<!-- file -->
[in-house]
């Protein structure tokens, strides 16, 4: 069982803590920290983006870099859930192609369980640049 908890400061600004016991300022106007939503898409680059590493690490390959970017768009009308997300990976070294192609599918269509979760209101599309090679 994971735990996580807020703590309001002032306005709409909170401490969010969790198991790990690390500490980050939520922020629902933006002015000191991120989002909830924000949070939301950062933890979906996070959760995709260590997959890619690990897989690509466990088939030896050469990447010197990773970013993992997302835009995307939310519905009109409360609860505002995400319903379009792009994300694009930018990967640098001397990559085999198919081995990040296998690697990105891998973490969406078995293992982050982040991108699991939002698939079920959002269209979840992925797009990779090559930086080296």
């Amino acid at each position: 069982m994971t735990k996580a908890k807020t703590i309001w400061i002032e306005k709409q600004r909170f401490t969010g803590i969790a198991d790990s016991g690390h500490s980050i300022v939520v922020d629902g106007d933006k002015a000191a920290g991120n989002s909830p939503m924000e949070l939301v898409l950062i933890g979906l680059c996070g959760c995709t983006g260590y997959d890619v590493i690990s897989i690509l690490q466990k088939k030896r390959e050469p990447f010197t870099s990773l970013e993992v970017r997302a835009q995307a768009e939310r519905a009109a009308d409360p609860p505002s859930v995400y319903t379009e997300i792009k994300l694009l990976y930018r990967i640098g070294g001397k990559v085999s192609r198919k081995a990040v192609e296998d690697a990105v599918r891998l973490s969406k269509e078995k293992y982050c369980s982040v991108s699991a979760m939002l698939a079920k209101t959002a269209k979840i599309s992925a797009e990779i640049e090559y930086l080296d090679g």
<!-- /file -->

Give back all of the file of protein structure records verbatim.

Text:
[in-house]
């Protein structure tokens, strides 16, 4: 069982803590920290983006870099859930192609369980640049 908890400061600004016991300022106007939503898409680059590493690490390959970017768009009308997300990976070294192609599918269509979760209101599309090679 994971735990996580807020703590309001002032306005709409909170401490969010969790198991790990690390500490980050939520922020629902933006002015000191991120989002909830924000949070939301950062933890979906996070959760995709260590997959890619690990897989690509466990088939030896050469990447010197990773970013993992997302835009995307939310519905009109409360609860505002995400319903379009792009994300694009930018990967640098001397990559085999198919081995990040296998690697990105891998973490969406078995293992982050982040991108699991939002698939079920959002269209979840992925797009990779090559930086080296």
């Amino acid at each position: 069982m994971t735990k996580a908890k807020t703590i309001w400061i002032e306005k709409q600004r909170f401490t969010g803590i969790a198991d790990s016991g690390h500490s980050i300022v939520v922020d629902g106007d933006k002015a000191a920290g991120n989002s909830p939503m924000e949070l939301v898409l950062i933890g979906l680059c996070g959760c995709t983006g260590y997959d890619v590493i690990s897989i690509l690490q466990k088939k030896r390959e050469p990447f010197t870099s990773l970013e993992v970017r997302a835009q995307a768009e939310r519905a009109a009308d409360p609860p505002s859930v995400y319903t379009e997300i792009k994300l694009l990976y930018r990967i640098g070294g001397k990559v085999s192609r198919k081995a990040v192609e296998d690697a990105v599918r891998l973490s969406k269509e078995k293992y982050c369980s982040v991108s699991a979760m939002l698939a079920k209101t959002a269209k979840i599309s992925a797009e990779i640049e090559y930086l080296d090679g």